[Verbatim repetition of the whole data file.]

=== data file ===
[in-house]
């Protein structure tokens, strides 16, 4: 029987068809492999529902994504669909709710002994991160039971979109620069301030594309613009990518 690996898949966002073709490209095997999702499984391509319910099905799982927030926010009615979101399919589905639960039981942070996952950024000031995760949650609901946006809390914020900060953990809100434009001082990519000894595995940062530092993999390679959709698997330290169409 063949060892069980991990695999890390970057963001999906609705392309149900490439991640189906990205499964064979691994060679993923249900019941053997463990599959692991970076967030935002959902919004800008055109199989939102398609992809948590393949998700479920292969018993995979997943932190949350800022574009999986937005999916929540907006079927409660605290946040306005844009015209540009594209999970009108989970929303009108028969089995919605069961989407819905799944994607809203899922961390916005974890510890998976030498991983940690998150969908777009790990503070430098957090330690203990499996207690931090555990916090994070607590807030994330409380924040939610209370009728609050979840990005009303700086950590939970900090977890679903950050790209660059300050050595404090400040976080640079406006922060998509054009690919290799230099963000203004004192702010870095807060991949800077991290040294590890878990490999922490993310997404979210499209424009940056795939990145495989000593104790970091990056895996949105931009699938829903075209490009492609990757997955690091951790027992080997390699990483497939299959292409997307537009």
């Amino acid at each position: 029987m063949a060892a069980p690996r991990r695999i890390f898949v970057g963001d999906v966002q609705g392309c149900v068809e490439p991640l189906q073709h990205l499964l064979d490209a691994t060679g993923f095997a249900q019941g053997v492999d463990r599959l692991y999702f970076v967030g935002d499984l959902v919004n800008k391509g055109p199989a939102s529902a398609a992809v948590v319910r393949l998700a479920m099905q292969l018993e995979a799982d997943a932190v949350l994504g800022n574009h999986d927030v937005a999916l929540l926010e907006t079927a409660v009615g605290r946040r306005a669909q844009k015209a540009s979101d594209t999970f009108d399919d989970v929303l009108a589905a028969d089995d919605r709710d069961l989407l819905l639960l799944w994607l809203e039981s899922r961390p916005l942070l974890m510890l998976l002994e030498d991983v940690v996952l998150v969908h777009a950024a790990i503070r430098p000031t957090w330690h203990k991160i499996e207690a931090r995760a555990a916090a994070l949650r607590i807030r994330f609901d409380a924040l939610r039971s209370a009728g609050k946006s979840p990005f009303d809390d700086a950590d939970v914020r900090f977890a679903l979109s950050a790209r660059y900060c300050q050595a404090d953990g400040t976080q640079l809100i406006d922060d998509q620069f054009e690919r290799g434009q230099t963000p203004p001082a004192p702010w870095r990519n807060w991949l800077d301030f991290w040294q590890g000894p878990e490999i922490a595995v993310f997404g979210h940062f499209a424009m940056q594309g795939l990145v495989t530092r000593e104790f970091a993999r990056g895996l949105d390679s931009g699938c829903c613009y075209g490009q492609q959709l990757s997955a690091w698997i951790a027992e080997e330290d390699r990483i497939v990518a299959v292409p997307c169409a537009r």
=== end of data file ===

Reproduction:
[in-house]
């Protein structure tokens, strides 16, 4: 029987068809492999529902994504669909709710002994991160039971979109620069301030594309613009990518 690996898949966002073709490209095997999702499984391509319910099905799982927030926010009615979101399919589905639960039981942070996952950024000031995760949650609901946006809390914020900060953990809100434009001082990519000894595995940062530092993999390679959709698997330290169409 063949060892069980991990695999890390970057963001999906609705392309149900490439991640189906990205499964064979691994060679993923249900019941053997463990599959692991970076967030935002959902919004800008055109199989939102398609992809948590393949998700479920292969018993995979997943932190949350800022574009999986937005999916929540907006079927409660605290946040306005844009015209540009594209999970009108989970929303009108028969089995919605069961989407819905799944994607809203899922961390916005974890510890998976030498991983940690998150969908777009790990503070430098957090330690203990499996207690931090555990916090994070607590807030994330409380924040939610209370009728609050979840990005009303700086950590939970900090977890679903950050790209660059300050050595404090400040976080640079406006922060998509054009690919290799230099963000203004004192702010870095807060991949800077991290040294590890878990490999922490993310997404979210499209424009940056795939990145495989000593104790970091990056895996949105931009699938829903075209490009492609990757997955690091951790027992080997390699990483497939299959292409997307537009």
């Amino acid at each position: 029987m063949a060892a069980p690996r991990r695999i890390f898949v970057g963001d999906v966002q609705g392309c149900v068809e490439p991640l189906q073709h990205l499964l064979d490209a691994t060679g993923f095997a249900q019941g053997v492999d463990r599959l692991y999702f970076v967030g935002d499984l959902v919004n800008k391509g055109p199989a939102s529902a398609a992809v948590v319910r393949l998700a479920m099905q292969l018993e995979a799982d997943a932190v949350l994504g800022n574009h999986d927030v937005a999916l929540l926010e907006t079927a409660v009615g605290r946040r306005a669909q844009k015209a540009s979101d594209t999970f009108d399919d989970v929303l009108a589905a028969d089995d919605r709710d069961l989407l819905l639960l799944w994607l809203e039981s899922r961390p916005l942070l974890m510890l998976l002994e030498d991983v940690v996952l998150v969908h777009a950024a790990i503070r430098p000031t957090w330690h203990k991160i499996e207690a931090r995760a555990a916090a994070l949650r607590i807030r994330f609901d409380a924040l939610r039971s209370a009728g609050k946006s979840p990005f009303d809390d700086a950590d939970v914020r900090f977890a679903l979109s950050a790209r660059y900060c300050q050595a404090d953990g400040t976080q640079l809100i406006d922060d998509q620069f054009e690919r290799g434009q230099t963000p203004p001082a004192p702010w870095r990519n807060w991949l800077d301030f991290w040294q590890g000894p878990e490999i922490a595995v993310f997404g979210h940062f499209a424009m940056q594309g795939l990145v495989t530092r000593e104790f970091a993999r990056g895996l949105d390679s931009g699938c829903c613009y075209g490009q492609q959709l990757s997955a690091w698997i951790a027992e080997e330290d390699r990483i497939v990518a299959v292409p997307c169409a537009r």